Five Irish are among the 156-man field who will tee off at PGA Catalunya this morning, hoping to secure a European Tour card for the next 12 months.
Peter Lawrie, Michael McGeady, Simon Thornton, Gareth Maybin and Kevin Phelan may all be at different stages of their careers, but each knows what’s at stake the next six days. It’s an event Tournament Director Mike Stewart declared “one of golf’s toughest challenges” and little wonder, because over six rounds at the end of a very long season for most, the immediate careers of so many are on the line.
“It’s shit or bust here really this week isn’t it?”, deadpans Stewart.
“That sums it up perfectly because this determines their whole season next year. If they’ve a bad week here and they don’t get their card then they’re going to be going in one direction. If they do play well and are successful and get on Tour then they’re back at the top end of the game, so it’s important. This is it. There are no second chances after this”
The players will battle it out over two courses, the Stadium course – which was recently voted the best in Europe for the fourth year running, and the Tour course, a slightly easier, shorter track.
Each man will play two rounds over both courses and after 72 holes, the field will be cut to the leading 70 and ties, who will then play two further rounds next Wednesday and Thursday.
The Irish quintet have mixed experiences here. Last year, Phelan tied for 17th to ensure he’d play on the European Tour for this year, while Gareth Maybin missed out by one shot in recent years. Michael McGeady is in dreamland after coming through the gruelling opening rounds while Peter Lawrie hasn’t been here for 14 years after spending over a decade on the European Tour.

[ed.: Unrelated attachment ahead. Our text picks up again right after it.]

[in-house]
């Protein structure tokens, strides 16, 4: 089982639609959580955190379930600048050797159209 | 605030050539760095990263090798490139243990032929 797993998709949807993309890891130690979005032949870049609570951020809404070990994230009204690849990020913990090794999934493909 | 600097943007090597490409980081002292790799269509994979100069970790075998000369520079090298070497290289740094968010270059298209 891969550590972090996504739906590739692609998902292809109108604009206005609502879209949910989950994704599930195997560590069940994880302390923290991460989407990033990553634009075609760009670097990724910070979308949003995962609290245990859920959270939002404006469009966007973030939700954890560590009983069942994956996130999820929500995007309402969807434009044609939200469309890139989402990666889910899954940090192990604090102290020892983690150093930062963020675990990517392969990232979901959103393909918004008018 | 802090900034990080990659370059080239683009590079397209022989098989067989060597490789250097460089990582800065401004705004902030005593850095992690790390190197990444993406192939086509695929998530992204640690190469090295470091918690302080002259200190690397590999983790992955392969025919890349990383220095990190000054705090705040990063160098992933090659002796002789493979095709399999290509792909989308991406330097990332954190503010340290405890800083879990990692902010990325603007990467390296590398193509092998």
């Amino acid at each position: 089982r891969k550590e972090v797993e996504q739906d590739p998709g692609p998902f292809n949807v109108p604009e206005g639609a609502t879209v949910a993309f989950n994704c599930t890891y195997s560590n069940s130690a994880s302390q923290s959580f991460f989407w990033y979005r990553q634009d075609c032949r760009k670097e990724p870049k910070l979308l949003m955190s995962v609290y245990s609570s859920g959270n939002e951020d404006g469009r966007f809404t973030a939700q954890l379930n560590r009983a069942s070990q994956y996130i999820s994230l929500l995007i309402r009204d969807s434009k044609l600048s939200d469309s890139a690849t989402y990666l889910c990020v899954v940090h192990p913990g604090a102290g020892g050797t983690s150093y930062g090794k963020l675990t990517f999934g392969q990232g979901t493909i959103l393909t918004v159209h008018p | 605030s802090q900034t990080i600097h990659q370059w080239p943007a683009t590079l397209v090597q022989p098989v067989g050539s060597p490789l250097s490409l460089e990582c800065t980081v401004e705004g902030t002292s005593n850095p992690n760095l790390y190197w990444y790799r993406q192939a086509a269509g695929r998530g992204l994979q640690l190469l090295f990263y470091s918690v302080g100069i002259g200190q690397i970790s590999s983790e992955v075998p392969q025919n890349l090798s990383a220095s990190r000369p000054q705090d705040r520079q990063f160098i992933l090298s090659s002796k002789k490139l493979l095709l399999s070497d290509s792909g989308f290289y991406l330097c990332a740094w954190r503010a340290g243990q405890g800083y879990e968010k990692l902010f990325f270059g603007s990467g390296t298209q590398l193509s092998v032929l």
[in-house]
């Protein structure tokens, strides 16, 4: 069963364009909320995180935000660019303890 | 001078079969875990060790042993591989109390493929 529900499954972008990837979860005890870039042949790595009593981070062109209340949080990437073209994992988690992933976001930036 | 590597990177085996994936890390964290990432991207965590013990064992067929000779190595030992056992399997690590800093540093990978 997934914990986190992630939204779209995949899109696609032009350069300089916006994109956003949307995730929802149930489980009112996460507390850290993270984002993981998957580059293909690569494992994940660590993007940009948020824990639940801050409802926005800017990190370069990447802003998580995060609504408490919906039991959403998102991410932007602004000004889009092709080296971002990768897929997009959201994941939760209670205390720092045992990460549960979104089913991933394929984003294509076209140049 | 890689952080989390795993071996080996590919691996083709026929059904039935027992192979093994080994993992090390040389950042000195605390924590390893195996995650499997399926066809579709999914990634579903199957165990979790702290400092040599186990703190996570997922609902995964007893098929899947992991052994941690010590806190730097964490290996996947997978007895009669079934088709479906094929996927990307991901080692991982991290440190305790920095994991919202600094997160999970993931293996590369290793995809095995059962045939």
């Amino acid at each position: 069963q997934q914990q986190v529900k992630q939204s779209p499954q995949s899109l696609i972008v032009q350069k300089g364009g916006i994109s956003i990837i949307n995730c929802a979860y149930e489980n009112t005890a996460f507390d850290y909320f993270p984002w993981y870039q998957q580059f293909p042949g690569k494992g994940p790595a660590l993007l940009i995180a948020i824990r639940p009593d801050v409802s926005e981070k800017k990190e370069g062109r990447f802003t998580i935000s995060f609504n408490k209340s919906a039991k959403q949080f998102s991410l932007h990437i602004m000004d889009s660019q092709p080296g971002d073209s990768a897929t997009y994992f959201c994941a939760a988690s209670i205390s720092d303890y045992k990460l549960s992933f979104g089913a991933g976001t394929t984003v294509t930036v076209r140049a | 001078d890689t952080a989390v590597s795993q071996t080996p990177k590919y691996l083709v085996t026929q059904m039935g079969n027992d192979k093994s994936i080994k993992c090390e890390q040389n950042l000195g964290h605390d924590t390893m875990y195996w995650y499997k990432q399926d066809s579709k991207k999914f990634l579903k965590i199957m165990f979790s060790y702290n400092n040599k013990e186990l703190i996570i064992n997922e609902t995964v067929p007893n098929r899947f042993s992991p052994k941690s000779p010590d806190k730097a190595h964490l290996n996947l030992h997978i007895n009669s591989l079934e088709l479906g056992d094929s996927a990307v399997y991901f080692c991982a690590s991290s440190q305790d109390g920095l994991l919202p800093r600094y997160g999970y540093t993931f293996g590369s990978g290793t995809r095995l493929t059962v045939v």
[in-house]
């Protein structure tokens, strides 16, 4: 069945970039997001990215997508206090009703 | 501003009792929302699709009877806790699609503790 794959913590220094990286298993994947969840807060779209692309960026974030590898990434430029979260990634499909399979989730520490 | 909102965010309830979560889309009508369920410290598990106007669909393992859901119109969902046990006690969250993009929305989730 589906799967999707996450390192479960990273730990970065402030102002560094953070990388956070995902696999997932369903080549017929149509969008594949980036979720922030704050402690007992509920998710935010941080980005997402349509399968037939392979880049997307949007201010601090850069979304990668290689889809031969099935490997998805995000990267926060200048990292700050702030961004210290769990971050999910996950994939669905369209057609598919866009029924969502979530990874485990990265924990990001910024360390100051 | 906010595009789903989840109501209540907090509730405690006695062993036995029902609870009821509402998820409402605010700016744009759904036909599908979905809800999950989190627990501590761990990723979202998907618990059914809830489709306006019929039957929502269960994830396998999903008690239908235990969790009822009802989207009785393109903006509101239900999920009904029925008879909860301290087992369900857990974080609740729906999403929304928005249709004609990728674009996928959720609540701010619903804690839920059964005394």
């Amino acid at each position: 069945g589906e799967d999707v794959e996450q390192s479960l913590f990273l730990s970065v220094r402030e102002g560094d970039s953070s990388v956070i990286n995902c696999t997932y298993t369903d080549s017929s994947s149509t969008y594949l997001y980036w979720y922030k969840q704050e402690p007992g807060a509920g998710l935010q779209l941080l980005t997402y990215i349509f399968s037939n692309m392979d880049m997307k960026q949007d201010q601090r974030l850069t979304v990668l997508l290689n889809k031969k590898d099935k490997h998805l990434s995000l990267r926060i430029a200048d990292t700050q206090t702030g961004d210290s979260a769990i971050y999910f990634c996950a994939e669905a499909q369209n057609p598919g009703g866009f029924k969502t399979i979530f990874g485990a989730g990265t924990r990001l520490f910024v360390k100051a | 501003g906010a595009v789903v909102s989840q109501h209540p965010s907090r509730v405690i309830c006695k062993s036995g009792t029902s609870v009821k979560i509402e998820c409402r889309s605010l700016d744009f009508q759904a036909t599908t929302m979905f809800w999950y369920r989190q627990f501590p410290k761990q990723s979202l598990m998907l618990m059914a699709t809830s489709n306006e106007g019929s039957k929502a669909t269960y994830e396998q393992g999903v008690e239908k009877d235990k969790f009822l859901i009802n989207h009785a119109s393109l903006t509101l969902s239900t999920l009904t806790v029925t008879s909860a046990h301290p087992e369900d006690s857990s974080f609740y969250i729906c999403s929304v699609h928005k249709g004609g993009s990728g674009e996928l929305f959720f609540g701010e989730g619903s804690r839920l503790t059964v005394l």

Simon Thornton is one of 29 players here to have won on the European Tour and he’ll be looking for a speedy return after a less than fruitful 2014.
Q School’s Irish classmates
Kevin Phelan (Mount Juliet)
The 24-year-old Waterford man successfully negotiated the Qualifying School 12 months ago and spent this year on the European Tour. But things didn’t work out so well for him, meaning he’s back again. To his credit, he came through the three Qualifying stages last year to secure his card for 2014 but ‘only’ has to come through the final stage this year, courtesy of a strong finish to the season. He took a career-best third at the Hong Kong Open recently, netting €64,546, to suggest he’s in a good position to regain his place.
Michael McGeady (Northwest GC)
Last year’s Irish PGA Championship winner is the least well-known of the five Irish. The 36-year-old Donegal man, who turned professional nine years ago, has come through two rounds of qualifying to get here.
Ranked 1,547 in the world so this is a major chance for him to make a serious mark.
Gareth Maybin (Ballyclare GC)
The 34-year-old Antrim man needed to finish inside the top 110 in the Race to Dubai standings to avoid Q-School but was 124th. He had a chance to secure his card if he finished in the top seven in the ISPS Handa Perth International but, like Lawrie, missed the cut. He’ll need to turn his game around, and fast, if he is to get through.
Simon Thornton (Royal County Down GC)
The Newcastle man has a European Tour win from 2013 to his name and he was granted an exemption through the first two qualifying rounds on the back of that success. He has played on the European Tour all year, his biggest payday coming at the Volvo Golf Champions tournament in South Africa where he netted a cheque for €34,448. Still, he was 146th in the Race to Dubai, 36 places outside the cut.
Peter Lawrie (GREENi Golf)
Had a disastrous year, his best result being a tie for 40th at the Omega European Masters in September. The 40-year-old Greeni Golf professional, however, has a huge amount of experience to draw on, and he has tasted success on both the European Tour and the Challenge Tour.
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